Facebook insiders had said privately that they expected the company’s IPO would come in 2012 but that date now appears to be down on paper. The WSJ says the social network has told potential investors that it will either go public by April 2012 or publicly disclose financial information by that date.
Under a deal reported earlier this week, Goldman Sachs created a special investment option so that wealthy clients could invest in the social networking site. The special investment vehicle would allow the clients to pool together and be treated as only one of Facebook’s investors but that arrangement has drawn questions from the SEC, which is investigating whether Facebook may be trying to do an end-run around a rule that requires private companies with more than 500 shareholders to disclose financial information.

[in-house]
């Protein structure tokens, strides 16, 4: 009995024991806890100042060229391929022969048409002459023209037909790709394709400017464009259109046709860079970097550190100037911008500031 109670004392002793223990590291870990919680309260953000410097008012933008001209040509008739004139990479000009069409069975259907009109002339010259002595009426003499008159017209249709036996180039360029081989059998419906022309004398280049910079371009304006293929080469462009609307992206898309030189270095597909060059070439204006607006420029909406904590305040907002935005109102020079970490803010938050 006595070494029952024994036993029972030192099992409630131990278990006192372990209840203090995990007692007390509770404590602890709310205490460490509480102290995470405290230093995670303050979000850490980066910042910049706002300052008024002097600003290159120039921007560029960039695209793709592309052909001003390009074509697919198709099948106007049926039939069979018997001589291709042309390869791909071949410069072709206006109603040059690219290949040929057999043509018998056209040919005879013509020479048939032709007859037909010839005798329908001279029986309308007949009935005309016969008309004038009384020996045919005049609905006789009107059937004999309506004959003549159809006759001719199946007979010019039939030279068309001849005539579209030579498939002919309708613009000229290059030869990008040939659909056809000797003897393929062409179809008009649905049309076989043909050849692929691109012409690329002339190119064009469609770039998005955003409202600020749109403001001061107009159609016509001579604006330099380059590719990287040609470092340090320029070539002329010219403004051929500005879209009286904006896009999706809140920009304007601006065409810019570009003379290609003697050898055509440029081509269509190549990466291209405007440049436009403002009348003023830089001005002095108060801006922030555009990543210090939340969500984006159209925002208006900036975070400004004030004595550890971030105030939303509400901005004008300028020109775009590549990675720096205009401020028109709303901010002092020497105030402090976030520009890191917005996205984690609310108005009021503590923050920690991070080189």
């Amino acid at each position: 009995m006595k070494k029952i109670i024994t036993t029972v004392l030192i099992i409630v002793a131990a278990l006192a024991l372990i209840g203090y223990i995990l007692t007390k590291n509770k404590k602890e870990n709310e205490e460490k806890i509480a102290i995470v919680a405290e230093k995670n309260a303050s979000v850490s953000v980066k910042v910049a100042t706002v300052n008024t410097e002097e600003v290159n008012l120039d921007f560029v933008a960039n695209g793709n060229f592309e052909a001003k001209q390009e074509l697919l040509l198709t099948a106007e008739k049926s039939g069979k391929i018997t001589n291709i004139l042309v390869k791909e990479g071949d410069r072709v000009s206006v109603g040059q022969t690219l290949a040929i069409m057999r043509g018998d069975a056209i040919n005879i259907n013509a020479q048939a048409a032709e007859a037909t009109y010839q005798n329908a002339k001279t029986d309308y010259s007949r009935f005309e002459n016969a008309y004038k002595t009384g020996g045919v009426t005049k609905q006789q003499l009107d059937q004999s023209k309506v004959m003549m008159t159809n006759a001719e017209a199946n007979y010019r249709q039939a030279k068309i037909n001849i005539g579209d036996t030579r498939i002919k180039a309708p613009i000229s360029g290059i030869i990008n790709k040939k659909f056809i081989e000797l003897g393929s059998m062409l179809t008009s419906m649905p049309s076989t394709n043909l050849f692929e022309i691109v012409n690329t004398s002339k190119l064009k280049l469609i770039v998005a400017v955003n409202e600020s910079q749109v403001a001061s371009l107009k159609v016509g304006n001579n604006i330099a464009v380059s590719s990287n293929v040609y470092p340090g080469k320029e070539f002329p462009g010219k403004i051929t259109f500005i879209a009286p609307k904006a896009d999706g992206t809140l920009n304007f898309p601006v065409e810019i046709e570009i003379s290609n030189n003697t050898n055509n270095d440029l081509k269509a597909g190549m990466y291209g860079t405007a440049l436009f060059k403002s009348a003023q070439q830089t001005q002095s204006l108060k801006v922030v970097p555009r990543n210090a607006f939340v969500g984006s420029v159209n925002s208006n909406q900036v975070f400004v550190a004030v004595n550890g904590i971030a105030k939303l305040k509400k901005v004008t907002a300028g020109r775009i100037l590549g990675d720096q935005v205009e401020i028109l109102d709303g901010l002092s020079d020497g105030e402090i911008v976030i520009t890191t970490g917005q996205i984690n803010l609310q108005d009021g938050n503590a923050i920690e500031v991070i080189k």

The rule, however, only requires companies who pass the threshold to report financial information within “120 days after the last day of its fiscal year.” By promising investors that it will either go public or disclose the information by 2012, Facebook seems to have made the SEC inquiry null, since it will be reporting the information even if the Goldman Sachs investment vehicle cannot be officially treated as one investor.
Already, new information about Facebook’s financial state is leaking out because of the social network’s pitch to Goldman Sachs investors. The WSJ reported yesterday that an offering document showed that Facebook’s sales in 2009 were $777 million and its net income was $200 million — numbers that were largely in line with some previous estimates. Reuters (NYSE: TRI) says today that other documents show that the company’s revenue during the first nine months of 2010 was $1.2 billion and its net income was $355 million.